Diane Rich


Rich Learning Opportunities

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The Play Charter for London Play

1 Children need to play
Children have a natural inclination to play. It is essential to the healthy mental, physical, emotional and social development of every child. While the needs of older children and teenagers are different from those of young children they are no less important.

2 Children need freedom to play
Play takes place when children and young people get to decide what to do and who to do it with, when they negotiate their own rules and boundaries, and their imaginations are allowed free rein. It is not performed for any external goal or reward. In supervised provision, trained playworkers have an important role in supporting children to create and explore their own play experiences.

3 Children need space to play
While children can and do play indoors, it is essential that children have easy access to outdoor space for spontaneous physical activity. Every child should have places to play close to home. General community spaces, such as streets or the spaces between buildings, are as important as dedicated play provision.

4 Children need time to play
Children should have the chance to play everyday, when they are not being told what to do, who to do it with, or where to go.

5 Children must feel safe and welcome where they play
Communities must make safe, welcoming, accessible provision for all children to play, no matter what their age, physical or mental abilities, personal circumstances or cultural background. Children and young people who are different from the majority have a right to play in the same places as other children, should they want to.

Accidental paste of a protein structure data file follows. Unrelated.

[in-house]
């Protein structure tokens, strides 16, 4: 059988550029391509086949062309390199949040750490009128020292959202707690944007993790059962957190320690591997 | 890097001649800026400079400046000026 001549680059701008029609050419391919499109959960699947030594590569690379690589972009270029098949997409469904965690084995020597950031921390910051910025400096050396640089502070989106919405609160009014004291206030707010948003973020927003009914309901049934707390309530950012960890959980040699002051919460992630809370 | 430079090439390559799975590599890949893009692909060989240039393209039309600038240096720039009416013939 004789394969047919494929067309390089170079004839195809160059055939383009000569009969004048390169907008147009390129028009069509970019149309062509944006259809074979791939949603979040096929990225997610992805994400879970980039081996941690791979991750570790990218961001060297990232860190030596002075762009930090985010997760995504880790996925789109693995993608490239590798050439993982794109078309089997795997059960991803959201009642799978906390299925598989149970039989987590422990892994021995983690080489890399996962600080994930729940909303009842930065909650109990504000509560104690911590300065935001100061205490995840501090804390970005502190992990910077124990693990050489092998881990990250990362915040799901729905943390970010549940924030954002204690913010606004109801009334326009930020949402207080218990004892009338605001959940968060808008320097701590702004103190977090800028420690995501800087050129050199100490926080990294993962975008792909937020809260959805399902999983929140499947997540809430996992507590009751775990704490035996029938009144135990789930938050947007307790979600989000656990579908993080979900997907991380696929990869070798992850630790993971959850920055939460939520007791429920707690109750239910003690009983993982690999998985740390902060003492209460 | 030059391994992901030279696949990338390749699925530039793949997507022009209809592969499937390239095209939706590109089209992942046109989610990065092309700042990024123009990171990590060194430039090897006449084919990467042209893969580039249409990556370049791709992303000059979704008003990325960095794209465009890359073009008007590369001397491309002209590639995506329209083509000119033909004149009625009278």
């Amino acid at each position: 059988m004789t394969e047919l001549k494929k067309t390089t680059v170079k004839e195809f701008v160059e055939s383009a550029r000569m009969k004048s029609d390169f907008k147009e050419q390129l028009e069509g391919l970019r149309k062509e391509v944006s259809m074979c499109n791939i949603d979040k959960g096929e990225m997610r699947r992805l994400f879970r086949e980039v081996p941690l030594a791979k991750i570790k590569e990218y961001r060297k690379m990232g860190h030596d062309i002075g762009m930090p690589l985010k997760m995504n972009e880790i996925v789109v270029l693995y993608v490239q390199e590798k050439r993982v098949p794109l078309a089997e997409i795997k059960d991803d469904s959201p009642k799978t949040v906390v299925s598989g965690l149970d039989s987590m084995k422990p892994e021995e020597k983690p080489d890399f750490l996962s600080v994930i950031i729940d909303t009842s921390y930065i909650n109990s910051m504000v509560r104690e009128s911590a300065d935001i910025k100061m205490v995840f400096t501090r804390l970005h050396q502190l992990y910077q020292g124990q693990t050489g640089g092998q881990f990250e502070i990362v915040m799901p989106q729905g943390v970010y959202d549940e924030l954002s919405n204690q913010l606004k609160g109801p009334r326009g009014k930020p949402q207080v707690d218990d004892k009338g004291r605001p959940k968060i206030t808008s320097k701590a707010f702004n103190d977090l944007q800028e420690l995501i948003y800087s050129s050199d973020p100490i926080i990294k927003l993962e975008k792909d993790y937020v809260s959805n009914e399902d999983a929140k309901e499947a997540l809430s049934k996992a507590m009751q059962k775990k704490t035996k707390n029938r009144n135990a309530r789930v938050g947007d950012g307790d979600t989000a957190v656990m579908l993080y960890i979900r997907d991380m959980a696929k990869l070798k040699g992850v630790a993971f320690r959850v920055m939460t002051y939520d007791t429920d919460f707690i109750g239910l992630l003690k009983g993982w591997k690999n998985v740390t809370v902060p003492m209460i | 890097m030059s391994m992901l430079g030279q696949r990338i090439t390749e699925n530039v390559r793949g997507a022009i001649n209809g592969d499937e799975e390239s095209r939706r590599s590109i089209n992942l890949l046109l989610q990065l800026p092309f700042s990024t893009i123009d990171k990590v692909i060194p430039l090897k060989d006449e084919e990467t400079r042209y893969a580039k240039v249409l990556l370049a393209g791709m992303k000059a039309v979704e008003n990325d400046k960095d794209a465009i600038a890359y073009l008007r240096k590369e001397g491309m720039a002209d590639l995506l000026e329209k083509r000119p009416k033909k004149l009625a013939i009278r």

6 Children are the best authorities on play
Children know what they enjoy and what makes them happy. Playgrounds or other spaces and facilities that will be used for play, including school grounds, will be more successful if children and young people are meaningfully involved in their design and in decisions affecting them.

7 Play is everyone’s responsibility
The ability for children to play freely outside is a sign of a healthy vibrant community. While children do not need adults to tell them how to play, parents, communities and government do have a duty to ensure that children have the chance to play everyday.

The right of all children to have time, space and opportunity to play is defined in Article 31 of the UN Convention on the Rights of the Child, which the UK ratified in 1991.

The Play Charter is supported by
Association of Teachers and Lecturers
Children’s Play Council
Learning Through Landscapes
London Play
Mayor of London
National Children’s Bureau
National Youth Agency
Rich Learning Opportunities

*An A2 full colour Play Charter poster is available from www.londonplay.org.uk and Children Now www.childrennow.co.uk

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      Diane Rich
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      what matters to children
      what matters to children
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